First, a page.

What Happens in the Brain When Anxiety Hits
I do not mean to scare anybody. But truth be told, anxiety attacks are an overpoweringly horrifying experience. I have felt it once, and I know from there that I would never dream of having it again. Most importantly, I would not wish it for anyone to go through that similar experience.
However, because of that incident, I have become more conscious about myself. I have gained a wild curiosity about how anxiety affects me and what happens inside of me when anxiety hits. I have done my part of researching anxiety and how it affects the brain, and so, I share with you what I have gathered.
Anxiety, by definition, is a form of the psychological and physiological state characterized by cognitive, behavioral, emotional, and somatic experiences. This state creates feelings of overwhelming and uncontrollable dread that seems as if someone is about to die or lose his or her mind. In either presence or absence of any known psychological stress, anxiety produces violent changes in the body such as sweating, heart palpitations, dizziness, and breathing difficulties.
Generally, anxiety is a normal response to any stressor. It helps us deal with stressful situations making us more alert and focused, more ready for action, and more likely to be motivated to solve problems. However, this anxiety can be detrimental when such experience becomes excessive. When that happens, it may fall under the classification of an anxiety disorder.
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Anxiety disorders, as delineated in the Diagnostic and Statistical Manual of Mental Disorders, fourth edition, text revision (DSM IV-TR), include panic disorder with and without agoraphobia, social anxiety disorder, generalized anxiety disorder, specific phobia, post-traumatic stress disorder, acute stress disorder, obsessive-compulsive disorder, and substance-induced anxiety disorder.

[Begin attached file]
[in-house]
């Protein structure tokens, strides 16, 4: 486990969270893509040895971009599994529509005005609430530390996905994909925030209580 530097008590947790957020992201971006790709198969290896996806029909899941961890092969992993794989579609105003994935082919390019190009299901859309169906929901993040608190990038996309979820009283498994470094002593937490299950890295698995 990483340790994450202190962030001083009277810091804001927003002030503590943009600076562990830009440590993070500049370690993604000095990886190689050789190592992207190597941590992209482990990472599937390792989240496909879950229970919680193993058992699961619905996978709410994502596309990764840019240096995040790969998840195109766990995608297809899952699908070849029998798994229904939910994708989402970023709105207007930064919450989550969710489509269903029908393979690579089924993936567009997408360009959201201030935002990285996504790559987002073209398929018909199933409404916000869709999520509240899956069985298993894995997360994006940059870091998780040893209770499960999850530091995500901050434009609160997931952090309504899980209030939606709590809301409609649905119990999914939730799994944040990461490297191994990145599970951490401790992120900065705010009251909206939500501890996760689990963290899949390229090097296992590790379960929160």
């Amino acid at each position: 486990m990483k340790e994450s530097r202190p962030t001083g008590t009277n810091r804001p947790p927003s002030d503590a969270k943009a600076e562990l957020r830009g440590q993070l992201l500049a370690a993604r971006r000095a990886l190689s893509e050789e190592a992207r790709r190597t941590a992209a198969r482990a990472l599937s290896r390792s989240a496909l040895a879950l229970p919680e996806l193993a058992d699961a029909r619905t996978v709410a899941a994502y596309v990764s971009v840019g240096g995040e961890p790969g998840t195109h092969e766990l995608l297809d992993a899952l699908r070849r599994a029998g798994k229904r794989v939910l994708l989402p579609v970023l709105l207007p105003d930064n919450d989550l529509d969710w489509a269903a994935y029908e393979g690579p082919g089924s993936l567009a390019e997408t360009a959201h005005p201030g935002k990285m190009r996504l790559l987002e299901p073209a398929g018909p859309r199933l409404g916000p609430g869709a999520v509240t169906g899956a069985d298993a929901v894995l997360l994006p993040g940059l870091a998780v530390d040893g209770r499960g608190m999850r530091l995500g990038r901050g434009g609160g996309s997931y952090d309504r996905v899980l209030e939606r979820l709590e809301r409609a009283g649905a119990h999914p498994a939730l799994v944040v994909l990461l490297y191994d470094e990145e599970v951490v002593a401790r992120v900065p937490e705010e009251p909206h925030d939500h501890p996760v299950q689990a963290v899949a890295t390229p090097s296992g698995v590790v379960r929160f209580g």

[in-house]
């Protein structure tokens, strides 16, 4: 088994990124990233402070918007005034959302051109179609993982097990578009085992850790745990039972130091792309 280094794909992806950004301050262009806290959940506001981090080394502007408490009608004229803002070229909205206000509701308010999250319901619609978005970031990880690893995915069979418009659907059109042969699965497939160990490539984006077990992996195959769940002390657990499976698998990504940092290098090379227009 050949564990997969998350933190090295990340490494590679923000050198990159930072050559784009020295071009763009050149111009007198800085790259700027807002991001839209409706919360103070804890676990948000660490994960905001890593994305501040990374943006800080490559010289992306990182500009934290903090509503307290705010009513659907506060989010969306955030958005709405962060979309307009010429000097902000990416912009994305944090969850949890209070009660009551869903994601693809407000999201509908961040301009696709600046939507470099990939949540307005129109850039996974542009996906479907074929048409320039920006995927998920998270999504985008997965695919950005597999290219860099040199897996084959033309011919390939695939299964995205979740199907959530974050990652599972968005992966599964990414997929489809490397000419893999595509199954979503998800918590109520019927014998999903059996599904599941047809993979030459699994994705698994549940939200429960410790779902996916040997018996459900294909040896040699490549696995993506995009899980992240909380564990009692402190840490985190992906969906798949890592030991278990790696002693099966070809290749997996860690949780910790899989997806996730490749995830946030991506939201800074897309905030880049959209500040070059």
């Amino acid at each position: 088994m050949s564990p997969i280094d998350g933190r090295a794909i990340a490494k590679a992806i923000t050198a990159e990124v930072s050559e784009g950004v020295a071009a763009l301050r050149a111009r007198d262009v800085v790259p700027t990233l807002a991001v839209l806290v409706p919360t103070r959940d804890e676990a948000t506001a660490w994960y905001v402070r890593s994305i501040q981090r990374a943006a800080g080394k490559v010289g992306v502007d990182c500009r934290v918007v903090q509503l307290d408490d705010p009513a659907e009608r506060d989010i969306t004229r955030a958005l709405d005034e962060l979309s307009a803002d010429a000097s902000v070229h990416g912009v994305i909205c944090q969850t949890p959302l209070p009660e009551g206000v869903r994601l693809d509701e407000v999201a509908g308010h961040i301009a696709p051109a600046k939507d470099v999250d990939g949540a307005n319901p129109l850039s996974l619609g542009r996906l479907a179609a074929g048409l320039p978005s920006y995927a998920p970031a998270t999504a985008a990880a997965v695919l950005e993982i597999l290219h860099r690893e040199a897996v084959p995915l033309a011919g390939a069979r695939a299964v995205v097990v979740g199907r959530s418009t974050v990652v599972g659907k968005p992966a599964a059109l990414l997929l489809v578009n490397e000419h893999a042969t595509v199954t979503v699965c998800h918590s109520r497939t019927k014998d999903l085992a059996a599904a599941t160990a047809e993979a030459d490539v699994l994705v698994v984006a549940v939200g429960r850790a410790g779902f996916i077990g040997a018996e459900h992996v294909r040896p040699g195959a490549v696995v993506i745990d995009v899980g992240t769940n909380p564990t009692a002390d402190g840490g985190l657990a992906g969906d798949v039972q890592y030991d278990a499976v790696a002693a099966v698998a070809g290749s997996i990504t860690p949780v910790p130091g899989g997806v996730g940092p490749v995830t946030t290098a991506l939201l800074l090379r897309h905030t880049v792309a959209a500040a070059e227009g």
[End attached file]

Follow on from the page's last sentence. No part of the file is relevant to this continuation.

These disorders and their corresponding symptoms bring about profound effects not only in your life but also in the lives of the people around you. These attacks are very vicious and non-discriminatory. They affect millions of people from varying ages (may it be a child or adult) and varying situations (while sleeping, driving, or during pregnancy).
Pathophysiology (What exactly happens to the brain leading up to the attack?)
At present, there is still no definitive pathophysiological mechanism as to how anxiety develops. But anxiety disorders are believed to be brought about by a disruption in the modulation of the processes within the central nervous system.
To better understand this process involving anxiety and the brain, let us first discuss some critical parts and functions of the nervous system.
The nervous system is a major system of the human body that is responsible for controlling all human functions. It works to analyze incoming stimuli and to assimilate internal and external responses. This system is divided into two sections which are: the central nervous system (CNS), which consists of the brain and the spinal cord, and the peripheral nervous system (PNS), which is composed of sensory receptors that bring information into the CNS and motor nerves that carry information away from the CNS to facilitate a response to a stimulus.